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September 24, 2013 > John H. Peterson Farm

John H. Peterson Farm

By Myrla Raymundo

Those driving along Alvarado-Niles Road to Mission Boulevard will see a solitary house on the road leading to Quarry Lakes. Is that home part of Union City or Fremont?

In response to my query, Beth Armstrong provided materials about the home - the John H. Peterson farm - with an address of 35261 Alvarado-Niles Road, Union City. On a whim, my husband, Ray, and I strolled by and a nice young couple invited us inside. I was mesmerized. The furniture was old and the kitchen sparse. Three huge bedrooms and two baths were just an addition to the adjacent two-story house.

Reading from BethÕs material written by Mr. Ward Hill of San Francisco, dated February 2, 1992, this farm complex is composed of four buildings Ð a farmhouse, tank house, carport and barn. They are positioned in a grove of mature trees, in contrast to surrounding 30 acres of flat, open land, seasonally planted with flowers by a local grower.

The T-plan house is divided into two sections, a gabled, rectangular plan: a two-story wing on the east, and perpendicular to the two-story section, a single story, gabled wing extending to the west.

John H. Peterson built this house and related farm buildings in 1884 after purchasing a 50-acre parcel from the Jonas Clark Estate in l883. He cultivated l8 acres of apricots, peaches, plums, cherries, sugar beets and grains. The Peterson farm and other Alameda Creek land, originally known as the Niles fruit district, was the earliest area cultivated as commercial orchards in Washington Township.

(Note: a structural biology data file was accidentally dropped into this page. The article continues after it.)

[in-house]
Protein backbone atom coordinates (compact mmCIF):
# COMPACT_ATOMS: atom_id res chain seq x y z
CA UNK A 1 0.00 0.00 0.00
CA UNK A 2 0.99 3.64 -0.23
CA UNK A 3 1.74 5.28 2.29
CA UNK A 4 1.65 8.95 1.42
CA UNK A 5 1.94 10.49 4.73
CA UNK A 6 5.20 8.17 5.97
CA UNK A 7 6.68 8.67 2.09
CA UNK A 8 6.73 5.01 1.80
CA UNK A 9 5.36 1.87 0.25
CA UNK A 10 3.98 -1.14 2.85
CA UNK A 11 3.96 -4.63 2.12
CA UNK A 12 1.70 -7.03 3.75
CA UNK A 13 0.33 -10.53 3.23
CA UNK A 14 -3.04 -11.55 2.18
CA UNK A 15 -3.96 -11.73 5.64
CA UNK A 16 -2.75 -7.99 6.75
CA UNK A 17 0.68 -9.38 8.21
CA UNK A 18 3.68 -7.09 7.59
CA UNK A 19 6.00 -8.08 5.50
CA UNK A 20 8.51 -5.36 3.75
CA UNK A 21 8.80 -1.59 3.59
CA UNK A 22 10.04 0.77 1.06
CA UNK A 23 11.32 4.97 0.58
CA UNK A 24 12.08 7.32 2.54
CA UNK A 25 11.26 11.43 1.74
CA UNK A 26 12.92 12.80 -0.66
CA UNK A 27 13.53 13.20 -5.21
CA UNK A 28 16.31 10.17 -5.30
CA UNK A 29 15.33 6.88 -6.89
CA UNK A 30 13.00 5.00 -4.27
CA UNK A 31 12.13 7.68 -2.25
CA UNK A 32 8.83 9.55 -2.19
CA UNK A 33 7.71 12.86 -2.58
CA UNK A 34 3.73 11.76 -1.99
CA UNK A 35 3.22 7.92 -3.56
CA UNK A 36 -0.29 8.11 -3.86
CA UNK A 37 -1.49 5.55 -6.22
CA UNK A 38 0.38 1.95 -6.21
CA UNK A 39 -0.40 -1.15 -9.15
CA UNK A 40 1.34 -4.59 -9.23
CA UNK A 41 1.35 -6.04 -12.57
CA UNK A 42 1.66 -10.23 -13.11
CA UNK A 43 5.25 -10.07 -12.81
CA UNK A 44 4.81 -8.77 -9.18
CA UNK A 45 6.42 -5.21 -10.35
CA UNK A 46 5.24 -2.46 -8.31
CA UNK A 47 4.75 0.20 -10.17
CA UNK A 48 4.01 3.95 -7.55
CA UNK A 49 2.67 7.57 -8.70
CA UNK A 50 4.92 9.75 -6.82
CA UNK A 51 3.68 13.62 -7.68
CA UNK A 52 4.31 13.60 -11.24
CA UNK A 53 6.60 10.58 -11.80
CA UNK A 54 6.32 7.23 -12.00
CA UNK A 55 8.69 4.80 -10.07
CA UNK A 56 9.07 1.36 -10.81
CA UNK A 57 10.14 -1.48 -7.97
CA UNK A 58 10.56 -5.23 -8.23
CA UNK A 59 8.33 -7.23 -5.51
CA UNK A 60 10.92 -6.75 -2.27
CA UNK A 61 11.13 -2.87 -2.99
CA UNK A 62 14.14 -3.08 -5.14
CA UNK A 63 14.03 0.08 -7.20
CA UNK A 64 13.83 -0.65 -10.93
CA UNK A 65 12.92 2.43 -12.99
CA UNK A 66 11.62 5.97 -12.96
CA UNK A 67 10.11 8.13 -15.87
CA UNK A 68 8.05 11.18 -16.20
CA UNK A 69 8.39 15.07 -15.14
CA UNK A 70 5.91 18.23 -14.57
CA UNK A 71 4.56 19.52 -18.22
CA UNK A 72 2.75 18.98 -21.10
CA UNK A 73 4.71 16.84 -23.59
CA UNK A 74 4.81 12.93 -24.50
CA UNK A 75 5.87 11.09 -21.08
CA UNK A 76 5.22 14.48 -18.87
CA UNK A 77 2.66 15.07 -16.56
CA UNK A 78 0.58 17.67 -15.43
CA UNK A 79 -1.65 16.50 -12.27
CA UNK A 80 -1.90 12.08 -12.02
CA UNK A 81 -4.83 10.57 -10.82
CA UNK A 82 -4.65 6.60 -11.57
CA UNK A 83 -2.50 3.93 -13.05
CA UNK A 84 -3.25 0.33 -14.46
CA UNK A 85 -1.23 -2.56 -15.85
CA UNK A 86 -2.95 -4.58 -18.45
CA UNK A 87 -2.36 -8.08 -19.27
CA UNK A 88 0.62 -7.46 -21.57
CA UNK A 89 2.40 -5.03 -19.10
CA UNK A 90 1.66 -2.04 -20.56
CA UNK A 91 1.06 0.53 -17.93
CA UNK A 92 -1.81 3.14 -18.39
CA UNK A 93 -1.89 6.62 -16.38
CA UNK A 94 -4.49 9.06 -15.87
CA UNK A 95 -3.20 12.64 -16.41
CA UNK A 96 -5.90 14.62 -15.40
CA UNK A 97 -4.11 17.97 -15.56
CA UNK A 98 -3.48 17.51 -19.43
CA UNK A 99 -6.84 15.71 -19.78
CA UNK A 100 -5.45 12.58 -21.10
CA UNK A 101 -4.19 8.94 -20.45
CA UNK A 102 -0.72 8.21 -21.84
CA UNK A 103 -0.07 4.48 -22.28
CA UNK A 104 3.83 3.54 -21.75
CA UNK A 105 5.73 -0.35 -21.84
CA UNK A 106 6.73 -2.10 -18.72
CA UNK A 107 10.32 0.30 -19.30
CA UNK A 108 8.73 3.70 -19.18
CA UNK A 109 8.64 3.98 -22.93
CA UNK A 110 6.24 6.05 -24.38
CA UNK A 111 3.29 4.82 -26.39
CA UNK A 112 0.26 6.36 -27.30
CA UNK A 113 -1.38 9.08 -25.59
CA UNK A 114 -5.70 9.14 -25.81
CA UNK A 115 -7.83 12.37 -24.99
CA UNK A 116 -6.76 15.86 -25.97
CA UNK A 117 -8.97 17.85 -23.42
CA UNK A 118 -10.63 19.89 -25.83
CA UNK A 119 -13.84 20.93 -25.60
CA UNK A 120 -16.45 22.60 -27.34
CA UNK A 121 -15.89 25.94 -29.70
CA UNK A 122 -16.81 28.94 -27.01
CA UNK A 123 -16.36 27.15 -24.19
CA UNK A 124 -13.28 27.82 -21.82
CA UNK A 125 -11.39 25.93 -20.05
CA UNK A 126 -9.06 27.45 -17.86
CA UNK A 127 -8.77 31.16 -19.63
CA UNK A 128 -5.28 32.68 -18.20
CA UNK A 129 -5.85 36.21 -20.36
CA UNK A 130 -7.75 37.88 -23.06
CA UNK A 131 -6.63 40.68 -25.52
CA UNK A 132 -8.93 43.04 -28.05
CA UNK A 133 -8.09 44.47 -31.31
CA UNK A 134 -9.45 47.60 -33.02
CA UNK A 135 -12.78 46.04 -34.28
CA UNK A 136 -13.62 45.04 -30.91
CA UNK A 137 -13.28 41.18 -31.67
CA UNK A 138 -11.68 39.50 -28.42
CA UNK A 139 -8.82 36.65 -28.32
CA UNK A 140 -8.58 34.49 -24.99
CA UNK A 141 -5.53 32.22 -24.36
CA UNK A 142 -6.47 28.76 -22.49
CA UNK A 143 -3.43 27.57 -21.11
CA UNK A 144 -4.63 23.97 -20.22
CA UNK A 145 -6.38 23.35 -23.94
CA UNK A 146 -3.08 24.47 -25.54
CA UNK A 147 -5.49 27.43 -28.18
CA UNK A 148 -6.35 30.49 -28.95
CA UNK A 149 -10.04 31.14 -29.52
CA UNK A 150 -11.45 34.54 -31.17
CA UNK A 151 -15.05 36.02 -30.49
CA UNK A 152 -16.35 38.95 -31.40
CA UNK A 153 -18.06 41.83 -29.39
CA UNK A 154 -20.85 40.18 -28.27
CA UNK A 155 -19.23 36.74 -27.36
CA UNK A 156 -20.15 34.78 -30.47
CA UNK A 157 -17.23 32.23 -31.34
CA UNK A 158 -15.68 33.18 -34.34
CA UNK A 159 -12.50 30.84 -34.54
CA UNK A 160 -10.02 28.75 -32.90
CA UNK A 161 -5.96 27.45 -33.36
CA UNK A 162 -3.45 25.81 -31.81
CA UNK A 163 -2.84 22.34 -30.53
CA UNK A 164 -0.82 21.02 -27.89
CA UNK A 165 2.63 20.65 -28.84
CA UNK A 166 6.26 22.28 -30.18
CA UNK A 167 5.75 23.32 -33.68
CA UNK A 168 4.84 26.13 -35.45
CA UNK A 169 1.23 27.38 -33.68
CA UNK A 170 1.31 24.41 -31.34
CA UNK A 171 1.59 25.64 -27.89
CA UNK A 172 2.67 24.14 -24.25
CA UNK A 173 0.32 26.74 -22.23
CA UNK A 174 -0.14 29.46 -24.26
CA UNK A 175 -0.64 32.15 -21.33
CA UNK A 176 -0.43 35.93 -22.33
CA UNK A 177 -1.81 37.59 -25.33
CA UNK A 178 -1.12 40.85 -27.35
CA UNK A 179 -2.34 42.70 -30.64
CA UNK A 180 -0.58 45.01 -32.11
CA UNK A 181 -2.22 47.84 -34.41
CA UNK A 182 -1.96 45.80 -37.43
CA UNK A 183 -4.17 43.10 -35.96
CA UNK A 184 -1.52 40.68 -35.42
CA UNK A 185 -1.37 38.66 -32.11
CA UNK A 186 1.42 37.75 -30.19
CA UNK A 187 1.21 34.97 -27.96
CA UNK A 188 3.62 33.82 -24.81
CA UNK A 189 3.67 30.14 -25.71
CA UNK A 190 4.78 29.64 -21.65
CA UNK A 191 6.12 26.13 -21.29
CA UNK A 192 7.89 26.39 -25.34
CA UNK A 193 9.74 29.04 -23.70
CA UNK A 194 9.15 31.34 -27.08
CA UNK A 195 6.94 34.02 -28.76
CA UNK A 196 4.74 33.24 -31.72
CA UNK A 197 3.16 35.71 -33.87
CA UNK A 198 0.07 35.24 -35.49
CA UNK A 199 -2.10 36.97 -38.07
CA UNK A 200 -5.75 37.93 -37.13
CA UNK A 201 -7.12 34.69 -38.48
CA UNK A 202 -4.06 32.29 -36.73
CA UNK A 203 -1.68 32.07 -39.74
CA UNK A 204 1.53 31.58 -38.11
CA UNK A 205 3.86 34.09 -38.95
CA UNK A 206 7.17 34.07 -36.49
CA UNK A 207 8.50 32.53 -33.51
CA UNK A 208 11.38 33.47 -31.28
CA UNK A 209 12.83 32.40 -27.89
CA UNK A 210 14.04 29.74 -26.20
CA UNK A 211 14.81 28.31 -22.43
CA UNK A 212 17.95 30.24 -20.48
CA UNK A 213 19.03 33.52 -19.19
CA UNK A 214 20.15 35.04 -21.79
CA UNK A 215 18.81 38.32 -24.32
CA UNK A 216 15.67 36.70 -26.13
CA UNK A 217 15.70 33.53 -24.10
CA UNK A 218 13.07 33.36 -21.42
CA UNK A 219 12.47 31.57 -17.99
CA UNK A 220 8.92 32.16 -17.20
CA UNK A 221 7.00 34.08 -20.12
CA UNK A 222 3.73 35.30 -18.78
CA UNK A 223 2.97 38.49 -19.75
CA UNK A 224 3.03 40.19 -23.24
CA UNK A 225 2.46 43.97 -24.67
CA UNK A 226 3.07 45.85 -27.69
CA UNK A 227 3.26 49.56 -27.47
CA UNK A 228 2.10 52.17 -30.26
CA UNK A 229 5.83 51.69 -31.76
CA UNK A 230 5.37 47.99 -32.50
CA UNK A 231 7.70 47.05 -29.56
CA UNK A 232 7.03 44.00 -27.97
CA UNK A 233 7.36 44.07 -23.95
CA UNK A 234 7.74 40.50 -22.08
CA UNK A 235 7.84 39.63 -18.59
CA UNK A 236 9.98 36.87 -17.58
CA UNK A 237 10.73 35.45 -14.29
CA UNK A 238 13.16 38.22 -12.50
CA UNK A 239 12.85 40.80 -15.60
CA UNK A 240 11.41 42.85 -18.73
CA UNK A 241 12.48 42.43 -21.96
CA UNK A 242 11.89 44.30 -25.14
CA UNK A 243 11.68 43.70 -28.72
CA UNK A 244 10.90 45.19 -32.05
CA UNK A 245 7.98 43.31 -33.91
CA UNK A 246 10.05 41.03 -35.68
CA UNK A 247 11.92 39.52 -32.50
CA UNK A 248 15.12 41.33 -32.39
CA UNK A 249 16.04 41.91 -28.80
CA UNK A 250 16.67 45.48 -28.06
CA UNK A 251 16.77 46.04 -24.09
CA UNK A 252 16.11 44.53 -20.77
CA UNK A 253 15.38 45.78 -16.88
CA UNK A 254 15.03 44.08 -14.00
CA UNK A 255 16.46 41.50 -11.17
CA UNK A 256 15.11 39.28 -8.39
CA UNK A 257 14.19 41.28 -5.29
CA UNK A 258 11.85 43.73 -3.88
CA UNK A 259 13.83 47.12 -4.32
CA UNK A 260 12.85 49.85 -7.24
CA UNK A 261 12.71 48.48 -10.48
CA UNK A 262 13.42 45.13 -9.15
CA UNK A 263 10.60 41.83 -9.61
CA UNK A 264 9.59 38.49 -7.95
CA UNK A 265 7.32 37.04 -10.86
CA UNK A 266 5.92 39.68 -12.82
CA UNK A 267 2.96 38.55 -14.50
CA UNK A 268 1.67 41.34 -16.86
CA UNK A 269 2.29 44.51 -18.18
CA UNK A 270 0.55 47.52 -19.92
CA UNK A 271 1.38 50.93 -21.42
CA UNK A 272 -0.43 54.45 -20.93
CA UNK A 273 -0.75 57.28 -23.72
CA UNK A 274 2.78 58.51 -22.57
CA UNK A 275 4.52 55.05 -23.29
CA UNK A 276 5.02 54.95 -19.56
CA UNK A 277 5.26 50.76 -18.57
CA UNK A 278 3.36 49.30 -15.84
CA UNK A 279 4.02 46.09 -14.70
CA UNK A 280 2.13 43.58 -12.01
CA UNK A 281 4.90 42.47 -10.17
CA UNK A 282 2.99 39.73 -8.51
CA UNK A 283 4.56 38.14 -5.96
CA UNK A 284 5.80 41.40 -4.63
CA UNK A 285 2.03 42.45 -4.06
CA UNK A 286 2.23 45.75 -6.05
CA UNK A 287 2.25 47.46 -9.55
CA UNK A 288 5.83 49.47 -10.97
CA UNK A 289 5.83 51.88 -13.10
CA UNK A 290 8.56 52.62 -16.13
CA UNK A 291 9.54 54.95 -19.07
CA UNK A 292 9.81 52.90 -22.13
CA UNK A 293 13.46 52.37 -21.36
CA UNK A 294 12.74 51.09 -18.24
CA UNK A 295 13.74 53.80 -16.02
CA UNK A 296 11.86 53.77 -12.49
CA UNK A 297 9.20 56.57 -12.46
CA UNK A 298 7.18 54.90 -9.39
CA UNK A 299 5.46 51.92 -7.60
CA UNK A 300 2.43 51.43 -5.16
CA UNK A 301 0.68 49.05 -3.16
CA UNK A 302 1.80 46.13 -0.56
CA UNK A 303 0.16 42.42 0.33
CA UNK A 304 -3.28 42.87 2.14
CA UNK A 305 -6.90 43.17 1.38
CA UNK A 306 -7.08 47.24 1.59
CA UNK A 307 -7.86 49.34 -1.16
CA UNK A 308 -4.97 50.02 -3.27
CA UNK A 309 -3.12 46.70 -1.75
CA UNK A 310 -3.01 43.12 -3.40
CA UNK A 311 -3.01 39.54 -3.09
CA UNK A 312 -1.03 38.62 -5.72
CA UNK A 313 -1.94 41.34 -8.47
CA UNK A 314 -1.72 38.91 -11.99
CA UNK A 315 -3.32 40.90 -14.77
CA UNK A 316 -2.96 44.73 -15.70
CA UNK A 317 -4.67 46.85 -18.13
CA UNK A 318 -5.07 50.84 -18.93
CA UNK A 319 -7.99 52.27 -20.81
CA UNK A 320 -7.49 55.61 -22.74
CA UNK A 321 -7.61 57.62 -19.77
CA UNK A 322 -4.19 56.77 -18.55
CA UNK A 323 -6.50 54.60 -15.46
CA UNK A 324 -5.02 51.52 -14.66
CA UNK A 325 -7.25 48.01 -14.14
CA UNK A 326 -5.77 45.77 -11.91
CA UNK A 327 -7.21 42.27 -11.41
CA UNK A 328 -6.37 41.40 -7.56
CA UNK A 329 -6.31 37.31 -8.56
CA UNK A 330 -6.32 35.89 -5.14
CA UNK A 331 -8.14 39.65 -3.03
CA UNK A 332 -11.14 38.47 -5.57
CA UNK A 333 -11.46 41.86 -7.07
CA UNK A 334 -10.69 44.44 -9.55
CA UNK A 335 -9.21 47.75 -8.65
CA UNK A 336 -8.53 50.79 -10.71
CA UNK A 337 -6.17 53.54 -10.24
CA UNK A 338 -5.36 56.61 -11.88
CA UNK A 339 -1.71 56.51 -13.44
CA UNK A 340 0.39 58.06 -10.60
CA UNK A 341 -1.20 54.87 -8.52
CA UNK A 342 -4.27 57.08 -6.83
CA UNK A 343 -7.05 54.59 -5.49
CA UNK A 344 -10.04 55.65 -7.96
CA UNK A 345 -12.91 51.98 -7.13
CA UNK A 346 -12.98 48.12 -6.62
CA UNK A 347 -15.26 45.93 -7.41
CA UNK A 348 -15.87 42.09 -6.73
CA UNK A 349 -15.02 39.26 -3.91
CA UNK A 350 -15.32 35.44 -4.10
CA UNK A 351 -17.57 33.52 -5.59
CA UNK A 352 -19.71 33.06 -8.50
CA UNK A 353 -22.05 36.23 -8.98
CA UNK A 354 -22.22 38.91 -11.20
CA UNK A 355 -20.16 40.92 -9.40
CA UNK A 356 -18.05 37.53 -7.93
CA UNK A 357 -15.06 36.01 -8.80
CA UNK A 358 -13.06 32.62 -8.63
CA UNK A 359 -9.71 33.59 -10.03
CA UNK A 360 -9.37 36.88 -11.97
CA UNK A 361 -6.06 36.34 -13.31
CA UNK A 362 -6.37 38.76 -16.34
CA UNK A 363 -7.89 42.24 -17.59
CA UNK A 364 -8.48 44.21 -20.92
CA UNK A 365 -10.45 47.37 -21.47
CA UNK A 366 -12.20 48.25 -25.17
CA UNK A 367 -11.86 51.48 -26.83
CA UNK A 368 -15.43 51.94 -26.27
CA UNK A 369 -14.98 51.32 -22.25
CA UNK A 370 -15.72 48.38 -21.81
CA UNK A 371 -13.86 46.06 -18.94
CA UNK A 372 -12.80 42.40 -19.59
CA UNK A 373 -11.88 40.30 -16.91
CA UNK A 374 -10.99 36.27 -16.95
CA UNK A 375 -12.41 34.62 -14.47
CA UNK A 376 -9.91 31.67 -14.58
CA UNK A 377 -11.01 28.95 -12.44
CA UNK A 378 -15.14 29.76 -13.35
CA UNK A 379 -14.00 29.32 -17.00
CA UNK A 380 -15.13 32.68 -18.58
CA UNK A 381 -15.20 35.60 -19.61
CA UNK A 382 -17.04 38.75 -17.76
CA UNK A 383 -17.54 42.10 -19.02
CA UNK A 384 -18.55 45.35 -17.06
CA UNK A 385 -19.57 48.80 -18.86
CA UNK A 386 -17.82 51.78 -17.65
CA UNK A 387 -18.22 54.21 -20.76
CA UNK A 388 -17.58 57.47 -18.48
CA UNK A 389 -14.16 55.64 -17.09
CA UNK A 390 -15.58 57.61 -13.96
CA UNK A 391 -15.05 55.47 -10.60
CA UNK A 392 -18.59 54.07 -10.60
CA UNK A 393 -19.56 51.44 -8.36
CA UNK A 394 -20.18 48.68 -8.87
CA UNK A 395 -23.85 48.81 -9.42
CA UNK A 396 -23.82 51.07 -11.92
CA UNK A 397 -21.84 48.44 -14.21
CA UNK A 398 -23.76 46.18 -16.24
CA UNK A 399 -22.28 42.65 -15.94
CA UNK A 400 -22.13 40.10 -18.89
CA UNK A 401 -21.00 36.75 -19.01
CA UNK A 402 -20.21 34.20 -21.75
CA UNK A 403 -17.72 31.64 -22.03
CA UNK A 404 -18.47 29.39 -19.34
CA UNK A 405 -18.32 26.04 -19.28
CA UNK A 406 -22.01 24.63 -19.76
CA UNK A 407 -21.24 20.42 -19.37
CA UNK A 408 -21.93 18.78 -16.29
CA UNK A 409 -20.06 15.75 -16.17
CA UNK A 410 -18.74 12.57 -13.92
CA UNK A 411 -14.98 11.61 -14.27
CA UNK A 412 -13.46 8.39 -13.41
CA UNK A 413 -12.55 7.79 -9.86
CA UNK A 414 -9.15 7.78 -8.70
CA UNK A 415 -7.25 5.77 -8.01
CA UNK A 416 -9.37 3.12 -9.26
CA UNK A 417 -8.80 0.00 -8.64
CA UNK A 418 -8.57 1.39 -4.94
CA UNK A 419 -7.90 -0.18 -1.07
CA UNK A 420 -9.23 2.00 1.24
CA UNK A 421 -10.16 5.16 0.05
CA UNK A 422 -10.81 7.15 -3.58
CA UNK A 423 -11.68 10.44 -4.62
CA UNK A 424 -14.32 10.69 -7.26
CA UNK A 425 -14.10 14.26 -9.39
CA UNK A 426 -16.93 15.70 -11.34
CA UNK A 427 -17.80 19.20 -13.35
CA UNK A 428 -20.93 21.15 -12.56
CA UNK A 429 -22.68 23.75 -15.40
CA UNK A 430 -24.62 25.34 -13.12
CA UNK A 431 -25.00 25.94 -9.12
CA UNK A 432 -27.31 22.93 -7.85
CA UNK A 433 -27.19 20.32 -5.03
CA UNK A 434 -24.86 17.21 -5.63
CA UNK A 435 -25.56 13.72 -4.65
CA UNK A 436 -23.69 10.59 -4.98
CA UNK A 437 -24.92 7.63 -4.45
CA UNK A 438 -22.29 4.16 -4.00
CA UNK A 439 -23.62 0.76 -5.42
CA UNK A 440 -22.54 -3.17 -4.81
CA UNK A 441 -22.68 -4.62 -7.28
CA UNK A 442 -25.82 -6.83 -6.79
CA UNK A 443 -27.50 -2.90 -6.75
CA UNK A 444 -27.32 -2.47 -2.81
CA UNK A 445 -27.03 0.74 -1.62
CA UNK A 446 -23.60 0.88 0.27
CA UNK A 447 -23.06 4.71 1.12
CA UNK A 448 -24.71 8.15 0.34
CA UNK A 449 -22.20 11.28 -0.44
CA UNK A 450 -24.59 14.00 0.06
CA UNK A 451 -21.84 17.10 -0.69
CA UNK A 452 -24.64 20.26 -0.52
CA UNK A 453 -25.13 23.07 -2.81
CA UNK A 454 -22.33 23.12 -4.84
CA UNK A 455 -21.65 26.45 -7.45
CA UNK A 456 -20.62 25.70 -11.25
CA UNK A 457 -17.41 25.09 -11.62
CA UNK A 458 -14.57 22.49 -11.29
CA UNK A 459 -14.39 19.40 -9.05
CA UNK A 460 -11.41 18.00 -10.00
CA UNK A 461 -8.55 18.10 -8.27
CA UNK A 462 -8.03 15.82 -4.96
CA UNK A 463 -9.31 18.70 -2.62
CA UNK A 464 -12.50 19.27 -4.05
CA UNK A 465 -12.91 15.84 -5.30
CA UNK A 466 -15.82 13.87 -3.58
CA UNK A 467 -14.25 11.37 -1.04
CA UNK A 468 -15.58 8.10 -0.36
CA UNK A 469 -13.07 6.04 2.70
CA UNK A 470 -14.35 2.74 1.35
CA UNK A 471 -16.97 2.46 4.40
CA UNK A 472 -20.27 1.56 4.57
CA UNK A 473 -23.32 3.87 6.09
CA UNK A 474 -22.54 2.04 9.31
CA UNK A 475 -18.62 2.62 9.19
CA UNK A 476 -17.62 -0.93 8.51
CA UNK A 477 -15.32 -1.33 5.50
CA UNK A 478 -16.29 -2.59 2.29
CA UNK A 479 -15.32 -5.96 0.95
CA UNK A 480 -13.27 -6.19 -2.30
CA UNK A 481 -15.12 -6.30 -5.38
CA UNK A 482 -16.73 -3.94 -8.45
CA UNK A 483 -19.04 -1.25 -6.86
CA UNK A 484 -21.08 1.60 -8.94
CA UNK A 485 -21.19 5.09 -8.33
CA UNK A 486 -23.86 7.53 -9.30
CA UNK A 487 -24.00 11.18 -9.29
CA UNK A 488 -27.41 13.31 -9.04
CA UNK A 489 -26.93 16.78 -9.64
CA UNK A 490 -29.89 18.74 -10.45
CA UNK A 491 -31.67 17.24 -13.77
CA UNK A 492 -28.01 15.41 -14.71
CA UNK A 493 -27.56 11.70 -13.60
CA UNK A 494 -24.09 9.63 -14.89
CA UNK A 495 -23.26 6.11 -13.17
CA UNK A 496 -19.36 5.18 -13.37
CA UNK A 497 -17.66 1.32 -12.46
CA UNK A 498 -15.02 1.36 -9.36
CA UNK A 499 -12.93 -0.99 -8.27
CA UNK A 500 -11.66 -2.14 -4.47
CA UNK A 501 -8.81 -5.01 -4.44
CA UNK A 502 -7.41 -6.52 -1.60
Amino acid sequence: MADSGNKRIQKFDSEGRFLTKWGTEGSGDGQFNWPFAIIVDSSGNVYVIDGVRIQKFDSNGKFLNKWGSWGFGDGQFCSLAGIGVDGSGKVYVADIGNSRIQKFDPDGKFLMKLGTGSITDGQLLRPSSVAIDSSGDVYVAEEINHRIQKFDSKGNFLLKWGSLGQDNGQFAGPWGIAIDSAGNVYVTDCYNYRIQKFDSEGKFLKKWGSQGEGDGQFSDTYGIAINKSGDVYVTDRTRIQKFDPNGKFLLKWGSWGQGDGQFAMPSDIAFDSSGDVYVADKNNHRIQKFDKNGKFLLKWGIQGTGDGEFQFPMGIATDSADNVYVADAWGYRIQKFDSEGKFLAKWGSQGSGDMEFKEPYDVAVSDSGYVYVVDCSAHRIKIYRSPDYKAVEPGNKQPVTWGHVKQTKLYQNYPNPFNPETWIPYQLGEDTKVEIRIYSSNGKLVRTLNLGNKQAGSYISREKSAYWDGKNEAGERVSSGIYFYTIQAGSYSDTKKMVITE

Born in l845, Peterson immigrated to the United States from Denmark in l866. Originally landing in New York, Peterson came to San Francisco by way of Nicaragua in June, l866. He lived in the Hayward area for a few years then moved to Humboldt County before moving to this property near Alameda Creek. In l872, Peterson married California native, Clara T. Bradford, with whom he had five children.

In the l930Õs, one of PetersonÕs daughters and her husband, whose surname was Trask, lived in the house and maintained the farm.

The State of California, which bought the property in l958 for the Route 84 Realignment Project, rents the property to a local flower grower. Some of the workers and their families live in the house.

The house retains much of its original exterior ornament and form, one of the few surviving farm houses dating from the early years (1880s) of the fruit growing industry in Washington Township. Commercial fruit growing became an important industry that dominated the local agricultural economy until the mid-20th century. The Peterson house is also one of the few farm houses to survive in the Niles district, the house is an outstanding example of an l880s Queen Anne style farm house in Washington Township, a rare example of a large l9th century farmhouse that retains integrity of materials, design and setting.

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